Not ones to complain, the wildebeest are experts at this commute. They travel along in seemingly endless groups and lines, happily munching on a breakfast of grass, grass, and more grass.




No morning commute would be complete without at least one aggressive driver. This hint of road rage is provided eagerly by lions the each morning.




Last, but not least, we find the hyenas. Quick to rise and get a start on their day, the cubs bound and play to wake up their tired muscles for their morning lessons in hunting, fighting, and mating behavior.


Thursday, September 6, 2018

The Power Struggle Continues


If you read the blog regularly, you know that a couple months ago BUAR, our Talek West matriarch, was declared dead. Since then we’ve been watching the hyenas as they figure out who the new matriarch is, which has involved a lot of injuries for our Talek West females.

As I previously mentioned, the most likely candidate for new matriarch would be one of BUAR’s daughters. The line of ascension should naturally fall to BUAR’s youngest daughter of age, NANO. However, the other females won’t let NANO take over so easily. NANO’s older sisters might also want to become matriarch, and it’s also possible that someone not even related to BUAR might make their play.

We’ve seen a lot of evidence of the power struggle going on in the weeks since BUAR’s passing, mostly in the form of wounds. The females will decide the new matriarch by fighting it out, and we’ve seen many physical results from those battles. KNOT, a BUAR kid, has been limping on one of her back legs almost every time we’ve seen her lately, possibly indicating she’s been going for the crown. DECM, KNOT’s older sister and a popular contender for the throne, has also had her fair share of damage. At times we’ve seen DECM not even putting weight on one of her legs. Even middle ranking members of the clan, like MAA and MGTA have battle scars. MAA is totally missing the top half of her ear now, and MGTA has a new ear slit that comes in very handy when IDing her. Whether they’re supporting someone for matriarch or trying to ascend themselves we aren’t sure, but hopefully we’ll see who the victor is soon.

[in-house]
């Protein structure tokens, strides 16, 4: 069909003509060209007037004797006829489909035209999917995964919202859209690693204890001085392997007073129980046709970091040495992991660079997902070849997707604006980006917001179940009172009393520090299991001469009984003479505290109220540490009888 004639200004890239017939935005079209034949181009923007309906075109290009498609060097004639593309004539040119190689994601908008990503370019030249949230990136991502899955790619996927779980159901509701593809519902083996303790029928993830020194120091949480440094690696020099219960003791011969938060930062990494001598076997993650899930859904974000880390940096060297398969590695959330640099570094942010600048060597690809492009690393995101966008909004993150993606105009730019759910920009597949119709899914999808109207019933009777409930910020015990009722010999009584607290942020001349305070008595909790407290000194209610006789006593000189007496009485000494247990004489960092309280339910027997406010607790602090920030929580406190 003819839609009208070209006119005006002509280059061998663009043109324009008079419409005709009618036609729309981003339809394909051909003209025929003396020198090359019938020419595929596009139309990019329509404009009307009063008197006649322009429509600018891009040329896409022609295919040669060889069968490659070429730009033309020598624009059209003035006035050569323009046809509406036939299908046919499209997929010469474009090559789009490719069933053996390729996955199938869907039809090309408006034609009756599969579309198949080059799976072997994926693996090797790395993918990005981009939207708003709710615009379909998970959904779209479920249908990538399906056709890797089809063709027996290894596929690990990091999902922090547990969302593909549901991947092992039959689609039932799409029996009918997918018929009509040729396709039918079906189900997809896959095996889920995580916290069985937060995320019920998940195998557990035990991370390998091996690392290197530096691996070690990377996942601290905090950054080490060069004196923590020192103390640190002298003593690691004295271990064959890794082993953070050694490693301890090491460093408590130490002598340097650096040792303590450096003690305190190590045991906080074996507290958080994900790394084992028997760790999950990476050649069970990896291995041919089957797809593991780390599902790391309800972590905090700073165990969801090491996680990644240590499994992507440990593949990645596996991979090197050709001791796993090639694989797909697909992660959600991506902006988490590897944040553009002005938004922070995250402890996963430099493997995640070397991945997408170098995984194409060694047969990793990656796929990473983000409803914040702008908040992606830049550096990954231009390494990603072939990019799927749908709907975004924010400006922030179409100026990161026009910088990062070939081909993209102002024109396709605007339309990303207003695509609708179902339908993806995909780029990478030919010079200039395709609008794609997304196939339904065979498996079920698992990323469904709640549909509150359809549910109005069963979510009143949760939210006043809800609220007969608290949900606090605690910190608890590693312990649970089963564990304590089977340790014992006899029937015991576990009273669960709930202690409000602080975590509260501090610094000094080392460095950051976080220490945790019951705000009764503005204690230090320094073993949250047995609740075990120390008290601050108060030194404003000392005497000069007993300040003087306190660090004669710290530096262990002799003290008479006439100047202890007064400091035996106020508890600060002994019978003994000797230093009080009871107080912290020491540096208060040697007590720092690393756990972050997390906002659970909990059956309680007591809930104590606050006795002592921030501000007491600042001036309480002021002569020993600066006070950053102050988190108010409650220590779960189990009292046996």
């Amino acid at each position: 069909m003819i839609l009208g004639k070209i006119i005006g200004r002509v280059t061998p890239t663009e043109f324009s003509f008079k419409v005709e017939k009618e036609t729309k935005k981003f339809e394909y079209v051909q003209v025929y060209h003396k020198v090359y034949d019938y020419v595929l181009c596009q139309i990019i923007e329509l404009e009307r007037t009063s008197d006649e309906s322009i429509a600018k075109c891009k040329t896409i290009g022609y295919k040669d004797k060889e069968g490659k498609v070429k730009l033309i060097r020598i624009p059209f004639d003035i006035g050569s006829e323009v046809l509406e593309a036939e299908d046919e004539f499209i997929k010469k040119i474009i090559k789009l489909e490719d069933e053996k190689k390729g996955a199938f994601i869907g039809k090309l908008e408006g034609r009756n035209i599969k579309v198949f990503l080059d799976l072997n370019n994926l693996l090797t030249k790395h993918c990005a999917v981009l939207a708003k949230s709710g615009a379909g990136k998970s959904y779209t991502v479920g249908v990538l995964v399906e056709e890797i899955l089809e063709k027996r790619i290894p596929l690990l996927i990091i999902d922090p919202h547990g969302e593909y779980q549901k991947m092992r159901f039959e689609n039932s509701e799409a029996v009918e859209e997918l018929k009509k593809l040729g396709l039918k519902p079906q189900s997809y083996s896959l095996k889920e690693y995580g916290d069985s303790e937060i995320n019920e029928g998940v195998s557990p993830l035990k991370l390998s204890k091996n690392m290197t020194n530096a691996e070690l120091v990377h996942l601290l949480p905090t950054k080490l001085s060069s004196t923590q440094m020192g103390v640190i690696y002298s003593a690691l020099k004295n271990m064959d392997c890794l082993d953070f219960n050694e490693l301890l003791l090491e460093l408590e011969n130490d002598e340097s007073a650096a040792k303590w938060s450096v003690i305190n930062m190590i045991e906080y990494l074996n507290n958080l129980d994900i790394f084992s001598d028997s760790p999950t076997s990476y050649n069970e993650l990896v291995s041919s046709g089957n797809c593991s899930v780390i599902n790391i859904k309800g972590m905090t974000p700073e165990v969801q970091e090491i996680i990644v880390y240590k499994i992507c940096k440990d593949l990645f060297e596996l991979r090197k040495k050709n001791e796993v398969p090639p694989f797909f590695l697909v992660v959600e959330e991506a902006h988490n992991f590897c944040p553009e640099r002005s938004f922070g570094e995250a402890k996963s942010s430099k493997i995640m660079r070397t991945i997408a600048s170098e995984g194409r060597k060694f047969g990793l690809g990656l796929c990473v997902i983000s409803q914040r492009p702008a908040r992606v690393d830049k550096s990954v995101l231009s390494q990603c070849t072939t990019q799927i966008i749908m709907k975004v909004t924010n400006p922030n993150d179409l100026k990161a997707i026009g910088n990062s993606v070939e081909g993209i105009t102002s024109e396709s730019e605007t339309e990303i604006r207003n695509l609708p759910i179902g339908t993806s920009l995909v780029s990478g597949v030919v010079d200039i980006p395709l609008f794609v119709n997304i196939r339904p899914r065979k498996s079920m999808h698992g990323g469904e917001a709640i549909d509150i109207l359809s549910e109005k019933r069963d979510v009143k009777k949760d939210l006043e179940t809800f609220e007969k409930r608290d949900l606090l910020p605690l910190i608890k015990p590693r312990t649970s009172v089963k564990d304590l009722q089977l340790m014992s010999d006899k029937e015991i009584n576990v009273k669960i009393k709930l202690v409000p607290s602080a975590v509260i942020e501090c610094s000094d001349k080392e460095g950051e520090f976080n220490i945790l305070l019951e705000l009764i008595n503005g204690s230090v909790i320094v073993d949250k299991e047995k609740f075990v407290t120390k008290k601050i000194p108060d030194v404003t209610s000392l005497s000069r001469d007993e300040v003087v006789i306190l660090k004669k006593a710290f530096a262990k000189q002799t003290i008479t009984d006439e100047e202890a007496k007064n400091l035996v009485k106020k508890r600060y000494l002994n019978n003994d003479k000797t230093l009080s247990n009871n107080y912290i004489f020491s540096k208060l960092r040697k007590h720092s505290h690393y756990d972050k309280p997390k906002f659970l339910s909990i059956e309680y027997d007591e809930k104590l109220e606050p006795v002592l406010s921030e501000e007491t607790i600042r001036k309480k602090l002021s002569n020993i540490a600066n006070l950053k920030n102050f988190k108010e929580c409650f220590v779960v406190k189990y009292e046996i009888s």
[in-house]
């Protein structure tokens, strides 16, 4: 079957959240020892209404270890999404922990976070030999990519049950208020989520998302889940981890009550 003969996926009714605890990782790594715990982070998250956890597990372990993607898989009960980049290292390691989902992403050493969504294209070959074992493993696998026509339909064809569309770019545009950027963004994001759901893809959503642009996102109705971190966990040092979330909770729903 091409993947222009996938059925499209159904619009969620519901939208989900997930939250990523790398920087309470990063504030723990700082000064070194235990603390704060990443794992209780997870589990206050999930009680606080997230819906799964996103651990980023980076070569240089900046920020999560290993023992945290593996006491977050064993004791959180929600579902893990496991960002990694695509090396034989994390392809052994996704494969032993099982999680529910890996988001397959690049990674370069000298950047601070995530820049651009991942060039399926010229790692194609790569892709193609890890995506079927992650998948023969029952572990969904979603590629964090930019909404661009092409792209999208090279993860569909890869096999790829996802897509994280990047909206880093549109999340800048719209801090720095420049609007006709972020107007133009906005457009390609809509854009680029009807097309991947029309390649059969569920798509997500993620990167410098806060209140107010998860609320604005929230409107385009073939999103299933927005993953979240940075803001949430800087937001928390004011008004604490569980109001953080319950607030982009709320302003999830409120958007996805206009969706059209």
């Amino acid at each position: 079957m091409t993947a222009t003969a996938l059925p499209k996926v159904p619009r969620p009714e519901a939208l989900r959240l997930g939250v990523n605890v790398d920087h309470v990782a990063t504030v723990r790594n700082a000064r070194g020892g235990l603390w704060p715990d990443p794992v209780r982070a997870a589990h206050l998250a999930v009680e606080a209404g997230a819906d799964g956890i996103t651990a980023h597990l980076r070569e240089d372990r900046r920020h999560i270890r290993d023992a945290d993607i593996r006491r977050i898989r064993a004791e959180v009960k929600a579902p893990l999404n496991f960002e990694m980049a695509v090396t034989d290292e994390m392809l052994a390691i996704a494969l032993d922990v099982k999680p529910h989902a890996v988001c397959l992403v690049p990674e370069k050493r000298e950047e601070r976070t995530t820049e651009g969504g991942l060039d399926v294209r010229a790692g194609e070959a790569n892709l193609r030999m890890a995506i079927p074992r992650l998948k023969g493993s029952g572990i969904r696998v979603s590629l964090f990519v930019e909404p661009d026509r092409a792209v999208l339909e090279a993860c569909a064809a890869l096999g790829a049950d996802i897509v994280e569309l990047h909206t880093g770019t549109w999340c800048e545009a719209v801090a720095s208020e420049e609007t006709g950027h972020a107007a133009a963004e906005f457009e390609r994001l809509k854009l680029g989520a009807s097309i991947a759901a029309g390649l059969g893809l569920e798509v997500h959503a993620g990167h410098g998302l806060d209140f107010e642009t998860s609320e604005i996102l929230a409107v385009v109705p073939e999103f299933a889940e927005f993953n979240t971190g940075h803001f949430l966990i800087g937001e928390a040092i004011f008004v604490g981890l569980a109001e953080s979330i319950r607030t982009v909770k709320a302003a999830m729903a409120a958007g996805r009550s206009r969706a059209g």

KNOT, the future matriarch?
Will it be KNOT or DECM, continuing the dynasty of their mother?
DECM, our new queen?
Or will a new queen rule the clan, like MAA or MGTA?
MAA, the dark horse
Stay tuned.

Tuesday, August 28, 2018

The Primates of Zanzibar

While one never gets tired of the majesty they see in the Mara, it can be nice to have a change of scenery. One of the amazing things about East Africa is that one does not need to travel far to experience a whole new ecological world. While the island of Unguja in the Zanzibar archipelago off the coast of Tanzania is a mere 3 hour flight from the Maasai Mara – it’s wildlife makes it seem a world away. Being an island, Unguja is home to many unique animal (and plant) species not found on the mainland. Perhaps some of the most unique species are found in Jozani Chwaka Bay National Park in the center of the island.